Space Station Habitation Module-clip_5198

Subclip

Presentation participants enter a full-scale mockup habitation unit and discuss its functionality as a kitchen including the placement of work surfaces, appliances, and windows. Students who contributed to the project present their individual portions and explain the concepts behind them, including a curved light deflecting wall panel that opens to allow access to storage.


Marc Cohen Space Station Design

May 28, 1985 | Video Lecturer:
Introduction by:

Marc Cohan provides an overview of human factors in space station architecture, and NASA’s approach to these issues. First he describes the space station program up to the present, the beginning of the definition study phase. Next he outlines the human factors as determined by the Space Human Factors Office. He concludes with a description of some of the work that has been completed so far.

Clips

Marc Cohen Space Station Design-clip_4154
Marc Cohen Space Station Design-clip_4154
Marc Cohen Space Station Design-clip_4156
Marc Cohen Space Station Design-clip_4156
Marc Cohen Space Station Design-clip_4157
Marc Cohen Space Station Design-clip_4157
Marc Cohen Space Station Design-clip_4158
Marc Cohen Space Station Design-clip_4158

Marc Cohen Space Station Design-clip_4153

View the Full Video: Marc Cohen Space Station Design
May 28, 1985 | Video Lecturer:

Subclip

David Nixon introduces Marc Cohen, an architect working at NASA Ames Research Center, where he is a part of the Space Human Factors Office and works on space station configurations. Cohen has provided SCI-Arc with a research grant for the Institute for Future Studies at SCI-Arc. This grant will allow students at SCI-Arc to investigate interior design aspects of the NASA space station habitability modules.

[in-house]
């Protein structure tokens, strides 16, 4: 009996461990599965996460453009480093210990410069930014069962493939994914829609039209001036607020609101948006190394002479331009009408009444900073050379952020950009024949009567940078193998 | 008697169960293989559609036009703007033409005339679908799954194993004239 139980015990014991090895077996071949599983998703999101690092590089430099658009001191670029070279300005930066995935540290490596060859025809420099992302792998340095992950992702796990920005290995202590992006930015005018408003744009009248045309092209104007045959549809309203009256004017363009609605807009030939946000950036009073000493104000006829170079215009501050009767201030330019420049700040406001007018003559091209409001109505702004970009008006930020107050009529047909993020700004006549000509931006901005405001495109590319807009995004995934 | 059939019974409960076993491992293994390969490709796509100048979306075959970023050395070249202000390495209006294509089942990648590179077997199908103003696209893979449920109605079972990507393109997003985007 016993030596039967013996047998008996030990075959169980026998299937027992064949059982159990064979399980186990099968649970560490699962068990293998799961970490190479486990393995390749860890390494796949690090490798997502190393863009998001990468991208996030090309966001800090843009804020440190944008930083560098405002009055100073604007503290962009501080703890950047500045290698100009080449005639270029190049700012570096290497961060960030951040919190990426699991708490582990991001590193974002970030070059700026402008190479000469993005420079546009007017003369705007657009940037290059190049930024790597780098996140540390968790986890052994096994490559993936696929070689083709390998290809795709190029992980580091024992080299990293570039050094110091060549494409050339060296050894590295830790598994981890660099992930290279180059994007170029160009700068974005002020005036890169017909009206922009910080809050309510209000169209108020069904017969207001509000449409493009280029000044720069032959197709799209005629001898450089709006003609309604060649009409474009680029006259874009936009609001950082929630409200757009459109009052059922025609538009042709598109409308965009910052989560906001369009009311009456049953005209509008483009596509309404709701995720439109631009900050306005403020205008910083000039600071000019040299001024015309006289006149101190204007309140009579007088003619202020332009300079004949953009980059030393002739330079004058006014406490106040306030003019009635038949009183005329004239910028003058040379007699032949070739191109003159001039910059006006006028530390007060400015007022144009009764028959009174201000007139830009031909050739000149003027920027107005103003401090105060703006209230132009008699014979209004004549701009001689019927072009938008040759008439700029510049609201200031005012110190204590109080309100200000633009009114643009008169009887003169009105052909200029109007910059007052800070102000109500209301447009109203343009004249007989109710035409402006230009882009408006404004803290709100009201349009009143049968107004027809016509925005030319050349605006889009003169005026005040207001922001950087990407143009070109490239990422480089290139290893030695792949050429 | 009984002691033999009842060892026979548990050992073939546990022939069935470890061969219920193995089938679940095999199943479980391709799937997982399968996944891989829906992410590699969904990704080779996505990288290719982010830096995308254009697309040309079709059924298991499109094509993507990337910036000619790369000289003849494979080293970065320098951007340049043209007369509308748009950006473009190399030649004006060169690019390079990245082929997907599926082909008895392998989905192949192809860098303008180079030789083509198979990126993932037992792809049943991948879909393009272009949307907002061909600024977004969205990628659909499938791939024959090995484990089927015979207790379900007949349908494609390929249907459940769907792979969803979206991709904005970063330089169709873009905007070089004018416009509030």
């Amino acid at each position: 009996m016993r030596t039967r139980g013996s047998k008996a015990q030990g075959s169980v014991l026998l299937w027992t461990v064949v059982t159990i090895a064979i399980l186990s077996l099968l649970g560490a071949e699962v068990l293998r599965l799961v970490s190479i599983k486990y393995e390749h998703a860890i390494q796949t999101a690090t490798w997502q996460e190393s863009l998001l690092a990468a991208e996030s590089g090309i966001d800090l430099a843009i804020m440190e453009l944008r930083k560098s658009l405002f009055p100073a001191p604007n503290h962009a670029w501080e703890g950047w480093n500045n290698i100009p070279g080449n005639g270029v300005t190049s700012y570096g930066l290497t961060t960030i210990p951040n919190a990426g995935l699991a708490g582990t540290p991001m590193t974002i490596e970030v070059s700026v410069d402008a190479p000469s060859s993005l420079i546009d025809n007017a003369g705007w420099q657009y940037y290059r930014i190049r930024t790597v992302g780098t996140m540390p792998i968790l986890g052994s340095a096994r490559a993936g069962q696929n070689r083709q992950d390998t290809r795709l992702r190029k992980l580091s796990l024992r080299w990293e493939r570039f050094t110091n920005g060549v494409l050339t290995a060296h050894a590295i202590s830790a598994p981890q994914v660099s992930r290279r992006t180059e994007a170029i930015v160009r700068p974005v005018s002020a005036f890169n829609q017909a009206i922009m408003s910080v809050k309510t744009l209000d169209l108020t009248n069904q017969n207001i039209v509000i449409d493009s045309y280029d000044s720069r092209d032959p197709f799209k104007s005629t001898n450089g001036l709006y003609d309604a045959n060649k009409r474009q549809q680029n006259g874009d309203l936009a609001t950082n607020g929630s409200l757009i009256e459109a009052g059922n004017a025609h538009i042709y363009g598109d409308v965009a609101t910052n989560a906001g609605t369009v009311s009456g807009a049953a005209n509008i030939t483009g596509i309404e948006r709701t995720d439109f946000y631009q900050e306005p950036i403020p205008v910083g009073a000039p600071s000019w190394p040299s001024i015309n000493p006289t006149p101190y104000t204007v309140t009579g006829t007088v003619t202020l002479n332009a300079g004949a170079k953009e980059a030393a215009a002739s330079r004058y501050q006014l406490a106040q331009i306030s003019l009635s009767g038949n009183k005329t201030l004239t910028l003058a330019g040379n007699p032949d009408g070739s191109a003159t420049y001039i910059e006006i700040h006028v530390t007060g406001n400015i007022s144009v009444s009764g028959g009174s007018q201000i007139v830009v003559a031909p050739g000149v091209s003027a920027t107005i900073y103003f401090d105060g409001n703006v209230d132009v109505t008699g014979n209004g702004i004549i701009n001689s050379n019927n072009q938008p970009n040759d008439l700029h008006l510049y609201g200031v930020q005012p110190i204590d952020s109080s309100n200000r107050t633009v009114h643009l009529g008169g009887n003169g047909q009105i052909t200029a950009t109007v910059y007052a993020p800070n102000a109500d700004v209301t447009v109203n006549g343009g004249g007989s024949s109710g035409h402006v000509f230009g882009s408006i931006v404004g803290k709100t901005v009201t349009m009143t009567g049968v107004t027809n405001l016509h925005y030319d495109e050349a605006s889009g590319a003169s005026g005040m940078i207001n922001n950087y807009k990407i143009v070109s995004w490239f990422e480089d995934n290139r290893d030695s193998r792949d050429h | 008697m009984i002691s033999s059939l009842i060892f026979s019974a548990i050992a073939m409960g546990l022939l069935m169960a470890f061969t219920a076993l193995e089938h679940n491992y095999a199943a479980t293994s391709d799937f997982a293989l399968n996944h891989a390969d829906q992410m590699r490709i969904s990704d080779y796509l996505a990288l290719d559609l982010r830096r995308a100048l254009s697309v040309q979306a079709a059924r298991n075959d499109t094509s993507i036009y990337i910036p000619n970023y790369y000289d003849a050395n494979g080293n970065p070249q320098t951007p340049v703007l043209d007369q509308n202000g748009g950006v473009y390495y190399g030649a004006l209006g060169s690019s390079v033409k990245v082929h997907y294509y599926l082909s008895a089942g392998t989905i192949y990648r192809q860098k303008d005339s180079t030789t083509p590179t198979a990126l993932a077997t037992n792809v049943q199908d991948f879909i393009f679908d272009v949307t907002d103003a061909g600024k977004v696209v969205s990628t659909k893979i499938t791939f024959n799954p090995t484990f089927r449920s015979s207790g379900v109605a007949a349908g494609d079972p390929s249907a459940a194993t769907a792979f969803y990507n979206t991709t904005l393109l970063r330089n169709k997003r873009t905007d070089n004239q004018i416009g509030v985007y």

Marc Cohen Space Station Design-clip_4156

View the Full Video: Marc Cohen Space Station Design
May 28, 1985 | Video Lecturer:

Subclip

Cohen identifies the space shuttle cargo bay as the major design constraint. He reviews studies of various configurations, utilizing shell geometry and quick modeling techniques. He emphasizes the importance of developing definitions of human factors in order to maximize productivity and performance. He discusses new space mission characteristics, and concerns for safety and hygiene. The most critical human factor is that of volume. The severely constrained exterior limits of the station module has encouraged intensive volumetric studies.


Marc Cohen Space Station Design-clip_4158

View the Full Video: Marc Cohen Space Station Design
May 28, 1985 | Video Lecturer:

Subclip

Cohen discusses the importance of the structures and the structural shells. He reviews various studies and configurations of birthing modules and docking adapters. He discusses the connections between modules and the issue of remote versus manual connections. Cohen discusses wind tunnel tests, power distribution, and the display of adapters. He outlines the debate regarding the robotization of space stations.